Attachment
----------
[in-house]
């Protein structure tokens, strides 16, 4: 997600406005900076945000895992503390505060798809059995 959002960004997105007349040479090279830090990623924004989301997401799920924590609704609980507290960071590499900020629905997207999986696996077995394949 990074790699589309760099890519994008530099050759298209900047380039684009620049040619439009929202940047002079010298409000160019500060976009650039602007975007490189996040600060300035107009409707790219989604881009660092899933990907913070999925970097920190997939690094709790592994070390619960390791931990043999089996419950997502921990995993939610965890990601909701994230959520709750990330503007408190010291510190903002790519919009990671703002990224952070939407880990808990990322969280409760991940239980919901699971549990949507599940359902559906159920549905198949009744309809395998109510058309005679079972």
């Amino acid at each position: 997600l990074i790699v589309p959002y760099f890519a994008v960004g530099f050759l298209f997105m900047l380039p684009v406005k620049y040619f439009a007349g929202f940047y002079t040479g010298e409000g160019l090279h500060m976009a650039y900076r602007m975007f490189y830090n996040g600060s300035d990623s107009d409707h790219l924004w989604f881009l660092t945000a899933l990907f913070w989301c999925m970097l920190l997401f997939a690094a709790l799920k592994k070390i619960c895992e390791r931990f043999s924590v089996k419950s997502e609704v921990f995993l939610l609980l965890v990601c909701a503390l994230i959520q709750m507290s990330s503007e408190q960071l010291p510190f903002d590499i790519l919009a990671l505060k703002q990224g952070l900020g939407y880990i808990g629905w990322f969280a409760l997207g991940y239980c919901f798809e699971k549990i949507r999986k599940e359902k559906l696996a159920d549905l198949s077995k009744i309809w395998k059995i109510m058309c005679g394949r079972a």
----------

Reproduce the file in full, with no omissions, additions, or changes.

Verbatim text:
[in-house]
């Protein structure tokens, strides 16, 4: 997600406005900076945000895992503390505060798809059995 959002960004997105007349040479090279830090990623924004989301997401799920924590609704609980507290960071590499900020629905997207999986696996077995394949 990074790699589309760099890519994008530099050759298209900047380039684009620049040619439009929202940047002079010298409000160019500060976009650039602007975007490189996040600060300035107009409707790219989604881009660092899933990907913070999925970097920190997939690094709790592994070390619960390791931990043999089996419950997502921990995993939610965890990601909701994230959520709750990330503007408190010291510190903002790519919009990671703002990224952070939407880990808990990322969280409760991940239980919901699971549990949507599940359902559906159920549905198949009744309809395998109510058309005679079972």
């Amino acid at each position: 997600l990074i790699v589309p959002y760099f890519a994008v960004g530099f050759l298209f997105m900047l380039p684009v406005k620049y040619f439009a007349g929202f940047y002079t040479g010298e409000g160019l090279h500060m976009a650039y900076r602007m975007f490189y830090n996040g600060s300035d990623s107009d409707h790219l924004w989604f881009l660092t945000a899933l990907f913070w989301c999925m970097l920190l997401f997939a690094a709790l799920k592994k070390i619960c895992e390791r931990f043999s924590v089996k419950s997502e609704v921990f995993l939610l609980l965890v990601c909701a503390l994230i959520q709750m507290s990330s503007e408190q960071l010291p510190f903002d590499i790519l919009a990671l505060k703002q990224g952070l900020g939407y880990i808990g629905w990322f969280a409760l997207g991940y239980c919901f798809e699971k549990i949507r999986k599940e359902k559906l696996a159920d549905l198949s077995k009744i309809w395998k059995i109510m058309c005679g394949r079972a």